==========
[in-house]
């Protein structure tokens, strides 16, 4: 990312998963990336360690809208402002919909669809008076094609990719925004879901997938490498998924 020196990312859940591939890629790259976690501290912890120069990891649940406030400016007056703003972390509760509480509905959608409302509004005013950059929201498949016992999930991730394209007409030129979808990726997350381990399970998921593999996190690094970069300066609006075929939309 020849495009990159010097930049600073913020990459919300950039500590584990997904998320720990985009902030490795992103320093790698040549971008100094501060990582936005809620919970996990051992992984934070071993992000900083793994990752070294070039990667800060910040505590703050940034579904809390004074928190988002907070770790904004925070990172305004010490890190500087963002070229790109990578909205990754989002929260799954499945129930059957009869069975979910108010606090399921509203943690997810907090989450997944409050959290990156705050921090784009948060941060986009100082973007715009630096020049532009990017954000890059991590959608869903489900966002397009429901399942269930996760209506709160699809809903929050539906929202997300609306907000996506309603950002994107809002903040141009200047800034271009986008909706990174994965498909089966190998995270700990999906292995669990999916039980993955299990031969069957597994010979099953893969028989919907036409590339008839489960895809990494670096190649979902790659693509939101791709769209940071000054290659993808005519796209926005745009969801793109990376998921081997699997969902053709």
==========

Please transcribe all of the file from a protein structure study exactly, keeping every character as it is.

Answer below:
[in-house]
């Protein structure tokens, strides 16, 4: 990312998963990336360690809208402002919909669809008076094609990719925004879901997938490498998924 020196990312859940591939890629790259976690501290912890120069990891649940406030400016007056703003972390509760509480509905959608409302509004005013950059929201498949016992999930991730394209007409030129979808990726997350381990399970998921593999996190690094970069300066609006075929939309 020849495009990159010097930049600073913020990459919300950039500590584990997904998320720990985009902030490795992103320093790698040549971008100094501060990582936005809620919970996990051992992984934070071993992000900083793994990752070294070039990667800060910040505590703050940034579904809390004074928190988002907070770790904004925070990172305004010490890190500087963002070229790109990578909205990754989002929260799954499945129930059957009869069975979910108010606090399921509203943690997810907090989450997944409050959290990156705050921090784009948060941060986009100082973007715009630096020049532009990017954000890059991590959608869903489900966002397009429901399942269930996760209506709160699809809903929050539906929202997300609306907000996506309603950002994107809002903040141009200047800034271009986008909706990174994965498909089966190998995270700990999906292995669990999916039980993955299990031969069957597994010979099953893969028989919907036409590339008839489960895809990494670096190649979902790659693509939101791709769209940071000054290659993808005519796209926005745009969801793109990376998921081997699997969902053709």